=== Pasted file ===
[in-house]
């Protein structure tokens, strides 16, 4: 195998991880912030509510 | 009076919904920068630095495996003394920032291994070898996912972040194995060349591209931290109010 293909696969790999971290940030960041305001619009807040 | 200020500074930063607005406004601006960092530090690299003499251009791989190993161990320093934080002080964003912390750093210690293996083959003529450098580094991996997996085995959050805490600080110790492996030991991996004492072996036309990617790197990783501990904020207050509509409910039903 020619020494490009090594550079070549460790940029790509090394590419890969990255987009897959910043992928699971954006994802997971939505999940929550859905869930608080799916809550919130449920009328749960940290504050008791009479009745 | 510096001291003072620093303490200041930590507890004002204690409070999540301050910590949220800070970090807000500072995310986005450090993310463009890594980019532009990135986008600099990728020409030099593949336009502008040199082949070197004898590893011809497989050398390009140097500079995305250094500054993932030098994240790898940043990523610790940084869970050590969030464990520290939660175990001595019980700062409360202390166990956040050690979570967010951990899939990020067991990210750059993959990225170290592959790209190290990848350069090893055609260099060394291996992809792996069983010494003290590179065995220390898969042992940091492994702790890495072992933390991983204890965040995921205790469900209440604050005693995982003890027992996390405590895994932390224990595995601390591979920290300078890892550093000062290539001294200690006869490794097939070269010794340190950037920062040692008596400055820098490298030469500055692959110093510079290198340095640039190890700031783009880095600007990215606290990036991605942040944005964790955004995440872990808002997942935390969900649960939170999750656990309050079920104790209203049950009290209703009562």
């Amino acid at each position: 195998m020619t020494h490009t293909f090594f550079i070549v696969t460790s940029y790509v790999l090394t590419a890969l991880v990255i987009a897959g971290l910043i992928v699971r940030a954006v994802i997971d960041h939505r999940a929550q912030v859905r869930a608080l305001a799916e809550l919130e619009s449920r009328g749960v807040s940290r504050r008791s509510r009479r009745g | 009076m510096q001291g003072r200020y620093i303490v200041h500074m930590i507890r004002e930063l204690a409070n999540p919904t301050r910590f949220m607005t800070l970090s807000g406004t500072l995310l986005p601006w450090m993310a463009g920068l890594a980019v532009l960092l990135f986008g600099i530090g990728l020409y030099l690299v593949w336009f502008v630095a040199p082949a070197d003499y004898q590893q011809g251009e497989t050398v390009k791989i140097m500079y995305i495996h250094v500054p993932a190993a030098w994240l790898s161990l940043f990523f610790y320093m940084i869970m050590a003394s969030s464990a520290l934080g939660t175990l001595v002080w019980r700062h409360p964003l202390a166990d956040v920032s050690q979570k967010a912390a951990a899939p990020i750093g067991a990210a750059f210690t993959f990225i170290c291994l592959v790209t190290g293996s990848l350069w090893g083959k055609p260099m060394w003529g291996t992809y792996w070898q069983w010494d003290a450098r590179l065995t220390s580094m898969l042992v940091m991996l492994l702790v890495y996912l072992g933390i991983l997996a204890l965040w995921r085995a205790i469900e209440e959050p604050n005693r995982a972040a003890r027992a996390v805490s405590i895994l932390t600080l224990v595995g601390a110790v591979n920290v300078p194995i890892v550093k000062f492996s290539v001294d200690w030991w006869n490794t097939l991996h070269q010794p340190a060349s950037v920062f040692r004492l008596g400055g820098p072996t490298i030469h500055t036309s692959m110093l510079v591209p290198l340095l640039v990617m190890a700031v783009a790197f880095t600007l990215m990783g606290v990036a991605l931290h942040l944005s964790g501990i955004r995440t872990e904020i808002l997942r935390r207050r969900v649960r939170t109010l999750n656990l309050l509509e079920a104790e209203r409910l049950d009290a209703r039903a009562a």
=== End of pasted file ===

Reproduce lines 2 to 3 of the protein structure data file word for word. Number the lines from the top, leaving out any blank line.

């Protein structure tokens, strides 16, 4: 195998991880912030509510 | 009076919904920068630095495996003394920032291994070898996912972040194995060349591209931290109010 293909696969790999971290940030960041305001619009807040 | 200020500074930063607005406004601006960092530090690299003499251009791989190993161990320093934080002080964003912390750093210690293996083959003529450098580094991996997996085995959050805490600080110790492996030991991996004492072996036309990617790197990783501990904020207050509509409910039903 020619020494490009090594550079070549460790940029790509090394590419890969990255987009897959910043992928699971954006994802997971939505999940929550859905869930608080799916809550919130449920009328749960940290504050008791009479009745 | 510096001291003072620093303490200041930590507890004002204690409070999540301050910590949220800070970090807000500072995310986005450090993310463009890594980019532009990135986008600099990728020409030099593949336009502008040199082949070197004898590893011809497989050398390009140097500079995305250094500054993932030098994240790898940043990523610790940084869970050590969030464990520290939660175990001595019980700062409360202390166990956040050690979570967010951990899939990020067991990210750059993959990225170290592959790209190290990848350069090893055609260099060394291996992809792996069983010494003290590179065995220390898969042992940091492994702790890495072992933390991983204890965040995921205790469900209440604050005693995982003890027992996390405590895994932390224990595995601390591979920290300078890892550093000062290539001294200690006869490794097939070269010794340190950037920062040692008596400055820098490298030469500055692959110093510079290198340095640039190890700031783009880095600007990215606290990036991605942040944005964790955004995440872990808002997942935390969900649960939170999750656990309050079920104790209203049950009290209703009562």
């Amino acid at each position: 195998m020619t020494h490009t293909f090594f550079i070549v696969t460790s940029y790509v790999l090394t590419a890969l991880v990255i987009a897959g971290l910043i992928v699971r940030a954006v994802i997971d960041h939505r999940a929550q912030v859905r869930a608080l305001a799916e809550l919130e619009s449920r009328g749960v807040s940290r504050r008791s509510r009479r009745g | 009076m510096q001291g003072r200020y620093i303490v200041h500074m930590i507890r004002e930063l204690a409070n999540p919904t301050r910590f949220m607005t800070l970090s807000g406004t500072l995310l986005p601006w450090m993310a463009g920068l890594a980019v532009l960092l990135f986008g600099i530090g990728l020409y030099l690299v593949w336009f502008v630095a040199p082949a070197d003499y004898q590893q011809g251009e497989t050398v390009k791989i140097m500079y995305i495996h250094v500054p993932a190993a030098w994240l790898s161990l940043f990523f610790y320093m940084i869970m050590a003394s969030s464990a520290l934080g939660t175990l001595v002080w019980r700062h409360p964003l202390a166990d956040v920032s050690q979570k967010a912390a951990a899939p990020i750093g067991a990210a750059f210690t993959f990225i170290c291994l592959v790209t190290g293996s990848l350069w090893g083959k055609p260099m060394w003529g291996t992809y792996w070898q069983w010494d003290a450098r590179l065995t220390s580094m898969l042992v940091m991996l492994l702790v890495y996912l072992g933390i991983l997996a204890l965040w995921r085995a205790i469900e209440e959050p604050n005693r995982a972040a003890r027992a996390v805490s405590i895994l932390t600080l224990v595995g601390a110790v591979n920290v300078p194995i890892v550093k000062f492996s290539v001294d200690w030991w006869n490794t097939l991996h070269q010794p340190a060349s950037v920062f040692r004492l008596g400055g820098p072996t490298i030469h500055t036309s692959m110093l510079v591209p290198l340095l640039v990617m190890a700031v783009a790197f880095t600007l990215m990783g606290v990036a991605l931290h942040l944005s964790g501990i955004r995440t872990e904020i808002l997942r935390r207050r969900v649960r939170t109010l999750n656990l309050l509509e079920a104790e209203r409910l049950d009290a209703r039903a009562a």